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Board of Education Primary Election Results for Prince George’s County

Updated: Results for the 2018 general election are here.

Residents of Prince George’s County Board of Education Districts 2, 3, 6, and 9 had the opportunity to vote for a school board candidate in the Maryland primary election on Tuesday. The two candidates with the most votes will go on to the general election in November.

Incumbents did very well at the polls: In the three districts where incumbents ran for re-election (Districts 2, 6, and 9), incumbents won the most votes.

Here are the Maryland State Board of Elections unofficial results for the four school board races:


Rob Anthony, 16.4%

*Lupi Grady, 49.3%

*Joshua M. Thomas, 34.3%


* Juwan Blocker, 25.7%

*Pamela Boozer-Strother, 47.2%

Irene Holtzman, 12.4%

Catherine Bennett Nwosu, 14.7%

District 6:

*Carolyn Maria Boston, 29.4%

Caleb A. Camara, 4.6%

Pat Fletcher, 14.0%

*Belinda Queen, 24.8%

Ava Richardson, 7.4%

David Shelton, 4.9%

Anthony Triplin, 14.9%

District 9:

Matt Green, 8.1%

Don D. Massey, 8.9%

*Arun Puracken, 28.7%

*Sonya Williams, 54.3%

(*) Candidates will appear on the ballot in the general election.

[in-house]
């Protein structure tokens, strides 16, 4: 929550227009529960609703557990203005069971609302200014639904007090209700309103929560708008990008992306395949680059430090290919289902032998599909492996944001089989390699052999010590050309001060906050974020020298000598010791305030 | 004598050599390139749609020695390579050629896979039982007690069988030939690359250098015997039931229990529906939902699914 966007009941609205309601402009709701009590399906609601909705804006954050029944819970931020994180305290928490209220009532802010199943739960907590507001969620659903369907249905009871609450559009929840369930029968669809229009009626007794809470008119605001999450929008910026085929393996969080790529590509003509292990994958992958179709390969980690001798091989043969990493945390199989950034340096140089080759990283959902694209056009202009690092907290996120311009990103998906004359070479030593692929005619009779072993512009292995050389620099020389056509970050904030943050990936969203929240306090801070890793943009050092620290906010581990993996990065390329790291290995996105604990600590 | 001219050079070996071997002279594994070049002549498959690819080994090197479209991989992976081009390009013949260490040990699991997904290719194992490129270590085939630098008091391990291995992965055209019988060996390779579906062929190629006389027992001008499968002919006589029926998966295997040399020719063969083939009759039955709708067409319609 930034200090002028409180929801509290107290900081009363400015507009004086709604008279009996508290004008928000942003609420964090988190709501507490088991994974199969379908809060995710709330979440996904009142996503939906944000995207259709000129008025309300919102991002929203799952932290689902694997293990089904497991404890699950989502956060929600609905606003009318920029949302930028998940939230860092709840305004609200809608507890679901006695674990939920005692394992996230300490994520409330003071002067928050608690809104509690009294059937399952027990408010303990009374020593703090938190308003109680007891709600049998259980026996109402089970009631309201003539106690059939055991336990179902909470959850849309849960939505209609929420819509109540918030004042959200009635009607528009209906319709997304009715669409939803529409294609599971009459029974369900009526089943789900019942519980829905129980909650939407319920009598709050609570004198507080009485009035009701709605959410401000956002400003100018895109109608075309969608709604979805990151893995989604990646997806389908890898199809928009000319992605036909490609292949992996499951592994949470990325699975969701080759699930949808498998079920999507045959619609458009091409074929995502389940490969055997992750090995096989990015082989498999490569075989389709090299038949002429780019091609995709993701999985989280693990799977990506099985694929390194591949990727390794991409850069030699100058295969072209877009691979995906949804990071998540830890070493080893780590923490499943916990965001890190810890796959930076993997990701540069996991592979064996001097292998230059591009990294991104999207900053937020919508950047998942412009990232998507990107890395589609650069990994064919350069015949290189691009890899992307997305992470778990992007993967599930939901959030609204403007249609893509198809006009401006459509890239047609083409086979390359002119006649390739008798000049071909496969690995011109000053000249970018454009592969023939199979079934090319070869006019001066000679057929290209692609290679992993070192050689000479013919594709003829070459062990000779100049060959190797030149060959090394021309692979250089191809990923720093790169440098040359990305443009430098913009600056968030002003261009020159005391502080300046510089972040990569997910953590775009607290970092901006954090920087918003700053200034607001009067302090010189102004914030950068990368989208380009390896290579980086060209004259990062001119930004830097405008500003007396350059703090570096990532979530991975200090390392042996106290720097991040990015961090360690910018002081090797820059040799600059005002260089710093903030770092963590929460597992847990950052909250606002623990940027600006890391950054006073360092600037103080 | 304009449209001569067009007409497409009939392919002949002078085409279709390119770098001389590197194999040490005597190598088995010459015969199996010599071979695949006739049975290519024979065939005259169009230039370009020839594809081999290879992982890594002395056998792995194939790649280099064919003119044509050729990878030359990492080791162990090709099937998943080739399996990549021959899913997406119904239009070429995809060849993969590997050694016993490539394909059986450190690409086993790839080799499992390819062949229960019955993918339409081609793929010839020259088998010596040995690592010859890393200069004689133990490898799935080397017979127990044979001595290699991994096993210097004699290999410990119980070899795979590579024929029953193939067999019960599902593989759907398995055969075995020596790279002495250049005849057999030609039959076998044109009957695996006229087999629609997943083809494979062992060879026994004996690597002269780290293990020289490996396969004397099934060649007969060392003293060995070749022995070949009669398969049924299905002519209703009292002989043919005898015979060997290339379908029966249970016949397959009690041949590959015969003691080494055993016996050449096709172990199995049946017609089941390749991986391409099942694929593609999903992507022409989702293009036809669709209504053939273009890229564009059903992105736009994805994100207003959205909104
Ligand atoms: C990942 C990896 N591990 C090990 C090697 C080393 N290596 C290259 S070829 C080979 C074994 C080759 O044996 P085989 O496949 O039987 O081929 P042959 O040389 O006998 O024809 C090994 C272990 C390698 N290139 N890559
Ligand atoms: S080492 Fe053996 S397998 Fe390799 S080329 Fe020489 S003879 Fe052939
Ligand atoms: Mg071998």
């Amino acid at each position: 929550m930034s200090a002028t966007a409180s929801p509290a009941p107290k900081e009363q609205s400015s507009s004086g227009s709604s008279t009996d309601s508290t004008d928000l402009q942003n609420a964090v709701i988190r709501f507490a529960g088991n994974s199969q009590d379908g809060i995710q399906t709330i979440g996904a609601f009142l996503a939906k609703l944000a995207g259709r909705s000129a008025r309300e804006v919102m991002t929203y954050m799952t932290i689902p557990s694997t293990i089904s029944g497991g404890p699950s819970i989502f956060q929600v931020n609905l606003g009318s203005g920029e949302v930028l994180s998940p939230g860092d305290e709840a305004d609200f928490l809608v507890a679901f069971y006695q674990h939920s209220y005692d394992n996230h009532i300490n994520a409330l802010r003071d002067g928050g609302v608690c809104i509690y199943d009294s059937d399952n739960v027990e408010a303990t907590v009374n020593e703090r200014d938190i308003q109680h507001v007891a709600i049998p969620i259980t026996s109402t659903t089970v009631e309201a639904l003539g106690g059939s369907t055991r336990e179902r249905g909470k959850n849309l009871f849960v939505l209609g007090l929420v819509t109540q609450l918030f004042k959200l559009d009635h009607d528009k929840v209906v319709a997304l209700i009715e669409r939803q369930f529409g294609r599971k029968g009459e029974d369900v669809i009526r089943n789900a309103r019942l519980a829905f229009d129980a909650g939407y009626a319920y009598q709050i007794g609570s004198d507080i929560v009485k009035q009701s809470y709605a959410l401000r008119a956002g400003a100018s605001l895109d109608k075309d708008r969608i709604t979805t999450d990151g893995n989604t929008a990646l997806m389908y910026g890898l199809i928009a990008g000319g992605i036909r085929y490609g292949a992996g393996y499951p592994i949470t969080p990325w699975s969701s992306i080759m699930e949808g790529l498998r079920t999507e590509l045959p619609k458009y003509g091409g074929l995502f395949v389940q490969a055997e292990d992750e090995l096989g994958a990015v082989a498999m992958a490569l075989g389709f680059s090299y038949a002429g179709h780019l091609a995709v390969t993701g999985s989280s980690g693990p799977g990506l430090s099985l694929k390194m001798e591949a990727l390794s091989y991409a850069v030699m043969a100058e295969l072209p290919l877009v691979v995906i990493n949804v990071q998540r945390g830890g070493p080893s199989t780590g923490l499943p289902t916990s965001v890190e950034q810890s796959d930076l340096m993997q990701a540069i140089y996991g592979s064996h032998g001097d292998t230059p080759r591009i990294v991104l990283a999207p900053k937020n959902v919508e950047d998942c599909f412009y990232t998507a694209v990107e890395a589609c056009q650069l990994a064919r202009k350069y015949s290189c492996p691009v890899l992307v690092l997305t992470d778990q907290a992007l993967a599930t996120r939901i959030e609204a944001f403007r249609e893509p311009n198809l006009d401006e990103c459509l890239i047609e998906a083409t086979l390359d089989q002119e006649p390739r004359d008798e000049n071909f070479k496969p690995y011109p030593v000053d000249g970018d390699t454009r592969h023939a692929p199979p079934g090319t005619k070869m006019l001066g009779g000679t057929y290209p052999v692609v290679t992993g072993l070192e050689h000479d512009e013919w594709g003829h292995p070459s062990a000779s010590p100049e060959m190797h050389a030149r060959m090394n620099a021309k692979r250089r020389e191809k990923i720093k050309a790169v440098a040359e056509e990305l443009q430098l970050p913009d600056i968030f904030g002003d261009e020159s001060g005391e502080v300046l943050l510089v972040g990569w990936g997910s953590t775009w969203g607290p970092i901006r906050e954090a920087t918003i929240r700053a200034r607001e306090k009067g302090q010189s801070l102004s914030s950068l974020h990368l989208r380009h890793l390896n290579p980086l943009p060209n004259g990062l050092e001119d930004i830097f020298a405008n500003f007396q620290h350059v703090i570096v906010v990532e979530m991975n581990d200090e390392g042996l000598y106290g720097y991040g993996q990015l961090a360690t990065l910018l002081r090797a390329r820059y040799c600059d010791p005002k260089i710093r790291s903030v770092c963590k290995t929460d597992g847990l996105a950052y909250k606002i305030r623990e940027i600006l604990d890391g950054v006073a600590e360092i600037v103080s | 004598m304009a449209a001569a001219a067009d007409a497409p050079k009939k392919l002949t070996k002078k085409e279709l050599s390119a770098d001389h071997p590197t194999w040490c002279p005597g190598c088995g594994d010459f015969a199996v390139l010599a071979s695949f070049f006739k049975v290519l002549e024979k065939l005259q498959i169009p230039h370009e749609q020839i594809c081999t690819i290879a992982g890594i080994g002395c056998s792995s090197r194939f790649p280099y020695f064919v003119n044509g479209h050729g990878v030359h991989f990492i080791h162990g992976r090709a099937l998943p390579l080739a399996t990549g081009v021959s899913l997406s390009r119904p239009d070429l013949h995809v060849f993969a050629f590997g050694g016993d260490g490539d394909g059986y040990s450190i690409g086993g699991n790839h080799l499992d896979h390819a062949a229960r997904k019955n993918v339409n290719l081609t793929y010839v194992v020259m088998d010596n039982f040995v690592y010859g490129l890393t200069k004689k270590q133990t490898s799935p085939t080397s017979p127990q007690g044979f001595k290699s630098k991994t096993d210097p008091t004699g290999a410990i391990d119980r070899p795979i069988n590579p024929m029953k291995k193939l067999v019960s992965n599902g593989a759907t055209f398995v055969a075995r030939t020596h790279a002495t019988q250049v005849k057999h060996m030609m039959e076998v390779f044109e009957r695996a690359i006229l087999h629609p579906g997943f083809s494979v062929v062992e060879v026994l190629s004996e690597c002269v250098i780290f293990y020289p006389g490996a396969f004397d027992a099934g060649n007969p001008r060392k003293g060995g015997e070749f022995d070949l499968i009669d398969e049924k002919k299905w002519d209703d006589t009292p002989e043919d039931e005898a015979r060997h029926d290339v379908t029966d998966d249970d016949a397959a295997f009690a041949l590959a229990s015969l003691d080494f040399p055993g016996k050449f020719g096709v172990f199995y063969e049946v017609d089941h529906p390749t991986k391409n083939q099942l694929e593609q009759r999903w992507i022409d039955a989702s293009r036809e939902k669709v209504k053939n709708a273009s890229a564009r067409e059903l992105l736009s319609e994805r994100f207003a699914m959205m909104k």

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Head Start: Eight Things We’ve Learned from the Latest Documents

by Genevieve Demos Kelley

report from WUSA 9 has uncovered new details about the Head Start situation. The news outlet has gained access to two new documents:

  • an email dated January 19, 2016 from the mother of the three-year-old who was allegedly forced to mop his own urine, addressed to seven PGCPS employees, including CEO Kevin Maxwell, Head Start Supervisor Sandra Kee, and Executive Director of Curriculum and Instruction Gladys Whitehead
  • an email dated April 7, 2016 from Chief of Staff George Margolies, addressed to Gladys Whitehead, Executive Director of Curriculum and Instruction, and Shawn Joseph, who was then serving as Deputy Superintendent

Here’s what we learn from the email written by the mother of the alleged victim:

  • CEO Maxwell was informed of the alleged abuse as early as January 19. He received an email that detailed the Head Start teacher’s treatment of the alleged victim and the aftermath.
  • This was not an isolated incident. The mother of the alleged victim writes that she had previously spoken to the Head Start teacher when she learned that the teacher had swatted her son on the bottom. She writes, “After getting on her she swore to never do it again, we were cool so I gave her a chance but she kept crossing the line!”
  • Another child in the same class was also humiliated by the teacher under similar circumstances. According to the mother who wrote the email, another student was also required to mop up her own urine. The teacher “kept calling her a baby” and did not let her eat her breakfast with the other children.
  • After the abuse was reported, the Head Start teacher was not immediately removed from the classroom. As of January 19, according to the mother of the victim, the teacher was “allowed to come right back to work like nothing ever happened.” The mother first reported the incident on December 22, 2015.
  • The mother was told by several PGCPS employees not to “alert the media and seek legal action.”